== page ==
Skirmish Sangin provides me with a problem as there are two ways to implement the Razor – treat it as a vehicle or use something similar to the motorcycle rules covered in Dispatches 2. I prefer the second option due to its increased detail but in case you don’t have a copy of Dispatches 2 I’ll present both options.
The Vehicle Option
The Razor 2 in Skirmish Sangin is generated the standard way depending on the crew experience level. The important information is the following:
None (Can be replaced with MMG, HMG, GMG)
MMG (can be replaced with LMG)
2 + 2
(3+1 if primary weapon is bought)
100 (not including weapons)
The Razor can be used to carry additional gear. Players before the game can pay points values to store weapons and hand grenades in the vehicle. It takes 2AP to collect an item from the vehicle. I recommend limiting it to a small number of grenades and between 2 and 4 long arms. Mention your loadout to your opponent before the game starts and keep track of which character has which weapon by using a token.
THE BIKE-ISH OPTION
The other way of showing off the Razor is to treat it like the motorbikes in Dispatches 2 (page 61) but with some minor tweaks due to it being a slightly larger and more stable platform. I’d use the following changes:
A Razor is bought as a vehicle using the profile above but without crew. It is instead crewed by four other figures bought as normal. These use their Drive skill. As ISAF troops would be more used to driving motorised vehicles, they get the skill for free. It is generated the same way – BODY x experience level.
A Razor has 4 crew positions – Driver, Commander and two rear passengers.
The Driver’s Drive skill is used for all tests involving the vehicle moving.
The Commander uses the commander seat’s weapon (their own weapon has been stashed away) and using their heavy weapon skill. The firing arc is from the forward position to the 4 o’clock position
The rear passengers can only shoot backwards and use their own weapons. They can only fire pistols, SMGs, Assault Rifles, Shotguns, grenade launchers, LMGs or MMGs while in that seat and only in the rear arc.
If a heavy weapon has been purchased it is mounted on the roll bars. One of the rear passengers is now the gunner. They can only fire in a forward arc, must use their heavy weapon skill and only shoot when the vehicle is stationary.
If a Razor collides with a character, it does not inflict damage on the crew. However, it does force a morale test.
If the Razor crashes, the crew take 1D10 damage. However, the vehicle can then move on after the crew members take a morale test.
If you attempt to ram a vehicle with the Razor, the other vehicle takes 1D10 damage. The crew of the Razor take 2D10 and must then take a morale test.
The team on board operates as a fireteam, with all crew members using the driver’s activation phases. They each get 3AP to use on the table on page 61 of Dispatches 2 but act in a random order.
When shooting, the crew take the modifier for shooting on the move. The driver does not shoot – his hands are on the wheel.
The Razor moves the full distance of 40 metres no matter how many crew it is carrying.
If a crewman is hit, they do not need to take a drive test to remain in the vehicle. However if the driver is hit while moving, the vehicle will move forward half its move distance in the next turn. If it impacts difficult terrain, it crashes.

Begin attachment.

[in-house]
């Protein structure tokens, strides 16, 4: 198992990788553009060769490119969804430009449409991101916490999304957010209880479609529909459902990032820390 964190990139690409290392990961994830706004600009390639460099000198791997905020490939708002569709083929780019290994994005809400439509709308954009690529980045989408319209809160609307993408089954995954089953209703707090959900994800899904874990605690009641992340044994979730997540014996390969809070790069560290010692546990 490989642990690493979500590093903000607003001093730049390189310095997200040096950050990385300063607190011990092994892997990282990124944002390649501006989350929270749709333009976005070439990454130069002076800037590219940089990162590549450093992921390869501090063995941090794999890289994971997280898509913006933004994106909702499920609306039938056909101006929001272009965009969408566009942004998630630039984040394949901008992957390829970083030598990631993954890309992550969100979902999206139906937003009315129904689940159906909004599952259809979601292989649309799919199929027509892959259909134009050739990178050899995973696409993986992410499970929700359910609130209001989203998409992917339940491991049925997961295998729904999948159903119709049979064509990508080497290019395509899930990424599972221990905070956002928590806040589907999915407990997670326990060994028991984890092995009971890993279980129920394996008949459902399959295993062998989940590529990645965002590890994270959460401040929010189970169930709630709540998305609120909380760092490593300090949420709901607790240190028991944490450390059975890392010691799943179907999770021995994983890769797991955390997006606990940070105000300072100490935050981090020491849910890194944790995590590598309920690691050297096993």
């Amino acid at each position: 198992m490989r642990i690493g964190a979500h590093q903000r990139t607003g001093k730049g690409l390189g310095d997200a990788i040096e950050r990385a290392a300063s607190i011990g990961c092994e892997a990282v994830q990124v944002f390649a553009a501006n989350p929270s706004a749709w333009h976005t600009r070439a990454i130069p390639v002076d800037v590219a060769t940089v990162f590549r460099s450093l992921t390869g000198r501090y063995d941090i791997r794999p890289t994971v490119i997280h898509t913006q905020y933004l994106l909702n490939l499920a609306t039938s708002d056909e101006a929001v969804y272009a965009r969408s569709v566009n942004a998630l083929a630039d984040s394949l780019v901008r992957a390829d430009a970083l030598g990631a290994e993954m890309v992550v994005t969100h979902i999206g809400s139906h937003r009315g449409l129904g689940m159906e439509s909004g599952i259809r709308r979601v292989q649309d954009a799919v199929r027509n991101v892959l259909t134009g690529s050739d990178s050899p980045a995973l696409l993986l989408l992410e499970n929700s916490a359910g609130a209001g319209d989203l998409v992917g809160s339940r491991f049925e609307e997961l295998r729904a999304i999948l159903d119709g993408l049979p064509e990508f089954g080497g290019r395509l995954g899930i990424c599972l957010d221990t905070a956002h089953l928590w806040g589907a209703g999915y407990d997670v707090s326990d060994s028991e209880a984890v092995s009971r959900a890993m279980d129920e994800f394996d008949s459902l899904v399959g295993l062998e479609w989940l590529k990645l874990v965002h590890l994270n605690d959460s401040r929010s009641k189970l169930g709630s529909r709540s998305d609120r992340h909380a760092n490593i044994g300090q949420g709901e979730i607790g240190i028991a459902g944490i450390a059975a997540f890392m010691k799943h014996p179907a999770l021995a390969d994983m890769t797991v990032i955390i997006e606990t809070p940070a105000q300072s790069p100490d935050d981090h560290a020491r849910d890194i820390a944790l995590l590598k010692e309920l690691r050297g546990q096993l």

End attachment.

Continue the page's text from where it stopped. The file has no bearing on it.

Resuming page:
The Razor provides light cover to anyone on foot behind it.
When disembarked, the Razor’s commander weapon can be used by a model standing close to it. It takes 1AP to begin using the weapon and 1AP to disengage from it. The firing arc is from the front of the vehicle to the rear of the vehicle as long as it does not clip through the Razor’s body.
The Razor can still carry gear using the rule mentioned above in the vehicle section.
That’s it for now. I hope more people will take a look at these cool vehicles and see that can be used everywhere, providing a new set of capabilities in any fire fight. Try out the rules, see what works and I look forward to your feedback!
Part 3 of Weekend Warfare steps away from the adventures of CGS (don’t worry, more reports are coming soon following those lunatics). Instead we look at a side story, based on events that took place in Bazistan before Commando Global Solutions arrived. These stories are based off Intel requested by officers in the company
Argo Corporation maintains several depots in Bazistan. These depots will often contain Argo made products getting ready for local distribution but can also act as storehouses for Argo Black Ops in the region.
6 months ago, -REDACTED- discovered Argo was stockpiling gear and preparing to move contractors in country. -REDACTED- hired a team of freelance operators to break into a depot and document the hardware that was in place.
The freelance operators chose to break in before the contractors arrived, when the only personnel at the site were an overnight crew not expecting trouble.
The freelance operators comprised of four characters
“Hawthorne” – Elite with SMG
“Compton” – Elite with silenced SMG
“Alameda” – Veteran with assault rifle
“Hollywood” – Average with assault rifle
There are two interesting points about these guys – the first is the range of experience. Two are elites ready to roll but the others are less well-trained. I presume they found Hollywood in a bar somewhere. The other thing is the lack of gear. None of the guys are wearing body armour and only one of them is using a silenced weapon. In other words, they are not in the best state for the mission they have signed up for – the plan is to rely on not getting spotted.
Against them are 8 guards. The four with M16s are all fully trained (rated Average) and start off duty in the sight office. The four armed with pistols are renta-cops (either Novices or Average) and begin wandering set paths inside the warehouse.
The goal of the game is for the Operatives to place trackers inside 5 ammo boxes spread throughout the warehouse. Depending on how many are tagged will determine if the Operative succeed in their mission, each tracker placed improves the final roll by 20%. If they need to set off the alarm off to do this task, it doesn’t matter. However, due to a lack of numbers and armour, it would be best to be avoided